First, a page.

The Australian Government does not currently hold entitlements in the Eastern Mt Lofty Ranges catchment.
Environmental watering in the catchment in 2011-12
To date, there has been no Commonwealth environmental watering in the Eastern Mt Lofty ranges catchments in 2011-12.
Environmental watering in the catchment in previous years
To date, there has been no Commonwealth environmental watering in the Eastern Mt Lofty Ranges catchment.
Where is it?
The Eastern Mt Lofty catchment is located in the south-east of South Australia and covers an area of 3,611 km2. The catchment centres on the Marne, Bremer and Finniss Rivers. Flows from these rivers, as well as other tributaries in the catchment, flow into the River Murray and Lake Alexandrina.
What makes this place so special?
The Eastern Mt Lofty Ranges catchment supports a threatened ecological community that is listed and protected under the Environment Protection and Biodiversity Conservation Act 1999 (the Act). The Fleurieu Swamps are listed as critically endangered and support a number of flora and fauna species that are also listed as threatened under the Act. Many of these species are unique to the area, including the Mount Lofty southern emu-wren, and so are dependent on the Fleurieu Swamps for habitat.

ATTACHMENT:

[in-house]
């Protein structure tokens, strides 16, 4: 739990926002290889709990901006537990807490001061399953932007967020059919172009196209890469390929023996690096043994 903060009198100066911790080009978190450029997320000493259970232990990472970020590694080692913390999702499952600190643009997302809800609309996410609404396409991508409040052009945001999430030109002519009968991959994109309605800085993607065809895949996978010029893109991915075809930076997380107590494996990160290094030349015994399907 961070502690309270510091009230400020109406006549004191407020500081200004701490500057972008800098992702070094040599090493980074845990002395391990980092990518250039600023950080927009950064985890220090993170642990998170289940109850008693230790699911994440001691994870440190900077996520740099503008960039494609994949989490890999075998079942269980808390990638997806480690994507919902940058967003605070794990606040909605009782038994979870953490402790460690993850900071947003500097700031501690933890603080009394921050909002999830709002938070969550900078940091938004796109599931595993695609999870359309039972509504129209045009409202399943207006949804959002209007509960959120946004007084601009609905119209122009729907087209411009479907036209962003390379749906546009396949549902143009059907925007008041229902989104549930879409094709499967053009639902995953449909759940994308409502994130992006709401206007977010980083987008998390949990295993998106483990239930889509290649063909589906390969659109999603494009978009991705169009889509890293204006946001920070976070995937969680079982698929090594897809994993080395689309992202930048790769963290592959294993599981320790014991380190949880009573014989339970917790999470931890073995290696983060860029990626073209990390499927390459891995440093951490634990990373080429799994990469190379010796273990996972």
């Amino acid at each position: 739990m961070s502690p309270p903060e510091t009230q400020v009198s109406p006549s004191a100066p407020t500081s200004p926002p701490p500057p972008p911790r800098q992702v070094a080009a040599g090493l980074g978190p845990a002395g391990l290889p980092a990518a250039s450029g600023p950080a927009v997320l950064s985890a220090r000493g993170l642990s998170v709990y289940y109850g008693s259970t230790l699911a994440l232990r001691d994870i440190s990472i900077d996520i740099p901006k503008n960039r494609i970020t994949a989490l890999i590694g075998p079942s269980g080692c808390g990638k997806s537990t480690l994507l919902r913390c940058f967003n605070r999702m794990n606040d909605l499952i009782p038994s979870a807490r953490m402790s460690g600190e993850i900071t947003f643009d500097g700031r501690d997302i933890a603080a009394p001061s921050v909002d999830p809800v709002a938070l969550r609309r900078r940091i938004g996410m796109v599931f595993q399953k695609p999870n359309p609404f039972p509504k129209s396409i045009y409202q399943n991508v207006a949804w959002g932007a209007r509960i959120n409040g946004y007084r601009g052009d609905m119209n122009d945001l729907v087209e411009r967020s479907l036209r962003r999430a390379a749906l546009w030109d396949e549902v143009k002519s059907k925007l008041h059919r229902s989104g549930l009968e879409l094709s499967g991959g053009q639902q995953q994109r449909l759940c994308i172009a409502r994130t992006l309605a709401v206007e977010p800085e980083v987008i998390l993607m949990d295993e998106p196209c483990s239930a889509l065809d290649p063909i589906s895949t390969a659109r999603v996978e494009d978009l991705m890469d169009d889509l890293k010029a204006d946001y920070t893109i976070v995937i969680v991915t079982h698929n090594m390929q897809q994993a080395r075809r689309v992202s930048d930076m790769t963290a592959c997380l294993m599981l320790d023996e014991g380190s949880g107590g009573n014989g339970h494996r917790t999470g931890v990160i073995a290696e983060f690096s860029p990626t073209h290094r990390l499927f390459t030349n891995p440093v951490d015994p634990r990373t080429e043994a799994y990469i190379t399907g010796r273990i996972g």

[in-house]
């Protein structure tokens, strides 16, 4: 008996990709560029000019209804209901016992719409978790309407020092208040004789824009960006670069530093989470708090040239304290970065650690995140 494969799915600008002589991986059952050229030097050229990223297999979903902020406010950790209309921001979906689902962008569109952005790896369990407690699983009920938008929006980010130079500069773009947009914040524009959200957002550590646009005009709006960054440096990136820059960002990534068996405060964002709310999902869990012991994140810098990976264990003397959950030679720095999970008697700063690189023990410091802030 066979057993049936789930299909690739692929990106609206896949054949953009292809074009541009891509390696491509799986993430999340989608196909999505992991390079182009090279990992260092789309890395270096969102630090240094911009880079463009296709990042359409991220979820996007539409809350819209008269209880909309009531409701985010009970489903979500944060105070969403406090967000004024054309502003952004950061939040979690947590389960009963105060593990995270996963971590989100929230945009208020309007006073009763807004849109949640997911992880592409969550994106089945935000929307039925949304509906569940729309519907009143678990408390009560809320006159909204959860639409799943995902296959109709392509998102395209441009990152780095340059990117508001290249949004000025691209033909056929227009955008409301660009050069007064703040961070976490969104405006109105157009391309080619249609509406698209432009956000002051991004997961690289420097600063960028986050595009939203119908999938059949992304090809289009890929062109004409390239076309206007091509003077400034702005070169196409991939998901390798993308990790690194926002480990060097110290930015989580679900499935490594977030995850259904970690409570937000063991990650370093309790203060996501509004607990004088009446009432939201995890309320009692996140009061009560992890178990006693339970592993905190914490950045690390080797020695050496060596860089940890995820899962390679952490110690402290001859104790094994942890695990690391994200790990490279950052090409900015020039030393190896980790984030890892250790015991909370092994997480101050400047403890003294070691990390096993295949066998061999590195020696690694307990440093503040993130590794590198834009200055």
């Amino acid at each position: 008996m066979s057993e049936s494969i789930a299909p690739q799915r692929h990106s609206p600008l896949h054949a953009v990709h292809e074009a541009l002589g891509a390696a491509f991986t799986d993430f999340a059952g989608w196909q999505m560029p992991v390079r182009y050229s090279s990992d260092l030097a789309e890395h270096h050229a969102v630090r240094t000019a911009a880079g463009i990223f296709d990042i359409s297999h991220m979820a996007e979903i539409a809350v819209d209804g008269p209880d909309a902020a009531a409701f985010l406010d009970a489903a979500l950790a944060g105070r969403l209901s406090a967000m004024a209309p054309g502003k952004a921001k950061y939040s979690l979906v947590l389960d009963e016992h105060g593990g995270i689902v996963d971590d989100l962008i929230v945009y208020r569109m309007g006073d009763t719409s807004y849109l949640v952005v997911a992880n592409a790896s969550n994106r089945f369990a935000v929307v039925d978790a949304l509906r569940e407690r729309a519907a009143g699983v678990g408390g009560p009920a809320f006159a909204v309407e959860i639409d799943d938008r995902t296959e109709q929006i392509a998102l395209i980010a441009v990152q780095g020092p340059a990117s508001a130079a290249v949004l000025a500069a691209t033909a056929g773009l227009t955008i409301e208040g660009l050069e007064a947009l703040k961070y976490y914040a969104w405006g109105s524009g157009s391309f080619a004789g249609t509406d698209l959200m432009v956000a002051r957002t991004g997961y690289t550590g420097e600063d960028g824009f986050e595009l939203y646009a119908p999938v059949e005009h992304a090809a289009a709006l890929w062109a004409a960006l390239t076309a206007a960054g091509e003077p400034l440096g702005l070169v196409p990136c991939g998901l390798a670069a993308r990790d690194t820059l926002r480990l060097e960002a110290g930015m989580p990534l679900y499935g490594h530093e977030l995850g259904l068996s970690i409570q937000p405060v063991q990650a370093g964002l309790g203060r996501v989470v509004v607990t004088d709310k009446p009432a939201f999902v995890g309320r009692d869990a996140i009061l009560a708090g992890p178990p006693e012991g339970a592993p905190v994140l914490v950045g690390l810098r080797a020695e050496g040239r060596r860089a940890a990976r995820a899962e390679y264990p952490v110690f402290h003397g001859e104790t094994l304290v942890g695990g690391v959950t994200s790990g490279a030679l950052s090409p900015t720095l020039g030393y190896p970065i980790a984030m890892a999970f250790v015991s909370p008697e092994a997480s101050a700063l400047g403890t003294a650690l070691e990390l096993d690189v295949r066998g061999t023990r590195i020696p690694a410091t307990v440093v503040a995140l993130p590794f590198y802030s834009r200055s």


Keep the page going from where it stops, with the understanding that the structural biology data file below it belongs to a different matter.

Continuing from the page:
The largest remaining intact Swamp of the Fleurieu Peninsula, Glenshera Swamp, is included in the National Reserve System.
What does the latest science say about the ecological health of the catchment?
The Murray-Darling Basin Commission Sustainable Rivers Audit 2008 (SRA) rated the overall health of river ecosystems in the Murray-Darling Basin. The SRA did not include an analysis of the Eastern Mt Lofty Ranges. Instead, this area was included as part of the Murray Valley (Lower) analysis. The SRA reports the overall ecosystem health of the Murray Valley (Lower) as poor.
The CSIRO Sustainable Yields Report 2008 on the Eastern Mount Lofty Ranges found that current average surface water use across the Marne, Bremer, Angas, Finniss and Tookayerta and Currency sub-catchments was approximately 9 per cent of available water. However, this was found to range from between 5 to 18 per cent depending on the level of diversion for farm dams. Under best estimate 2030 climate conditions, surface water availability would decrease by approximately 18 per cent. This means that surface water use overall would increase to 10 per cent of water available, despite farm dam diversions decreasing.